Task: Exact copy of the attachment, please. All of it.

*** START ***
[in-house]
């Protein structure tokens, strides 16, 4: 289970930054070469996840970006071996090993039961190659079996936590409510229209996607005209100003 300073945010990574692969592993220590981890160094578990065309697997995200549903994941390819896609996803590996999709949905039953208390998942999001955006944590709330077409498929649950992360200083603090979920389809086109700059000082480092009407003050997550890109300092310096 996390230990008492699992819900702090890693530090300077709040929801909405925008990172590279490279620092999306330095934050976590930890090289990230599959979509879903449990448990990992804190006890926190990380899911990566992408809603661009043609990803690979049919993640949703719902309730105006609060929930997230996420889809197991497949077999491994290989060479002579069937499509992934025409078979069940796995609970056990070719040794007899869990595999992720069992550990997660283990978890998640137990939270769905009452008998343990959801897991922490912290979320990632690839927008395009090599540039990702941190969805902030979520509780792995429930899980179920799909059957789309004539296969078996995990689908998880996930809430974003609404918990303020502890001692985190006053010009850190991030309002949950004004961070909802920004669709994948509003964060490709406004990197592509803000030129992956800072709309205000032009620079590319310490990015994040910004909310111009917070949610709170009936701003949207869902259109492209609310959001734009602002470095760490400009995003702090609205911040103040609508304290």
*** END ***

[in-house]
């Protein structure tokens, strides 16, 4: 289970930054070469996840970006071996090993039961190659079996936590409510229209996607005209100003 300073945010990574692969592993220590981890160094578990065309697997995200549903994941390819896609996803590996999709949905039953208390998942999001955006944590709330077409498929649950992360200083603090979920389809086109700059000082480092009407003050997550890109300092310096 996390230990008492699992819900702090890693530090300077709040929801909405925008990172590279490279620092999306330095934050976590930890090289990230599959979509879903449990448990990992804190006890926190990380899911990566992408809603661009043609990803690979049919993640949703719902309730105006609060929930997230996420889809197991497949077999491994290989060479002579069937499509992934025409078979069940796995609970056990070719040794007899869990595999992720069992550990997660283990978890998640137990939270769905009452008998343990959801897991922490912290979320990632690839927008395009090599540039990702941190969805902030979520509780792995429930899980179920799909059957789309004539296969078996995990689908998880996930809430974003609404918990303020502890001692985190006053010009850190991030309002949950004004961070909802920004669709994948509003964060490709406004990197592509803000030129992956800072709309205000032009620079590319310490990015994040910004909310111009917070949610709170009936701003949207869902259109492209609310959001734009602002470095760490400009995003702090609205911040103040609508304290």